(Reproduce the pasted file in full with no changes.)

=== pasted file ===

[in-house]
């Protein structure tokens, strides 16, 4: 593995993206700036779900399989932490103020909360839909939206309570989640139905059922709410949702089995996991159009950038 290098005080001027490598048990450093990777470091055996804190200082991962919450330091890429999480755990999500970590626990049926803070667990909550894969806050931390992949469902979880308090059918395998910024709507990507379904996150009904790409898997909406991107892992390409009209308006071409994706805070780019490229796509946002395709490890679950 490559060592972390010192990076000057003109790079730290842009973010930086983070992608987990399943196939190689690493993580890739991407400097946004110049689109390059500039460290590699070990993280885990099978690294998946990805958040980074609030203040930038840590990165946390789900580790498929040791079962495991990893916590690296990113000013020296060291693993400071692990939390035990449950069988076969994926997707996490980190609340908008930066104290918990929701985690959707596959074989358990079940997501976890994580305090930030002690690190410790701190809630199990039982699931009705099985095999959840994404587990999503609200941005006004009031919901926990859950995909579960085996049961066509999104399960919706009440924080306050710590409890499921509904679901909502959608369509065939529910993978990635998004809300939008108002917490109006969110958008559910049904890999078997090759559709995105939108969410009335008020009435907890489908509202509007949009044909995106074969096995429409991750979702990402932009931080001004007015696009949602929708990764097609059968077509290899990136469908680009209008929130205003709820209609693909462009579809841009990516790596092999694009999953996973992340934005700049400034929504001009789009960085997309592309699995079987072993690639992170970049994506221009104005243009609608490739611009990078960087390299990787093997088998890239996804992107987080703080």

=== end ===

[in-house]
């Protein structure tokens, strides 16, 4: 593995993206700036779900399989932490103020909360839909939206309570989640139905059922709410949702089995996991159009950038 290098005080001027490598048990450093990777470091055996804190200082991962919450330091890429999480755990999500970590626990049926803070667990909550894969806050931390992949469902979880308090059918395998910024709507990507379904996150009904790409898997909406991107892992390409009209308006071409994706805070780019490229796509946002395709490890679950 490559060592972390010192990076000057003109790079730290842009973010930086983070992608987990399943196939190689690493993580890739991407400097946004110049689109390059500039460290590699070990993280885990099978690294998946990805958040980074609030203040930038840590990165946390789900580790498929040791079962495991990893916590690296990113000013020296060291693993400071692990939390035990449950069988076969994926997707996490980190609340908008930066104290918990929701985690959707596959074989358990079940997501976890994580305090930030002690690190410790701190809630199990039982699931009705099985095999959840994404587990999503609200941005006004009031919901926990859950995909579960085996049961066509999104399960919706009440924080306050710590409890499921509904679901909502959608369509065939529910993978990635998004809300939008108002917490109006969110958008559910049904890999078997090759559709995105939108969410009335008020009435907890489908509202509007949009044909995106074969096995429409991750979702990402932009931080001004007015696009949602929708990764097609059968077509290899990136469908680009209008929130205003709820209609693909462009579809841009990516790596092999694009999953996973992340934005700049400034929504001009789009960085997309592309699995079987072993690639992170970049994506221009104005243009609608490739611009990078960087390299990787093997088998890239996804992107987080703080």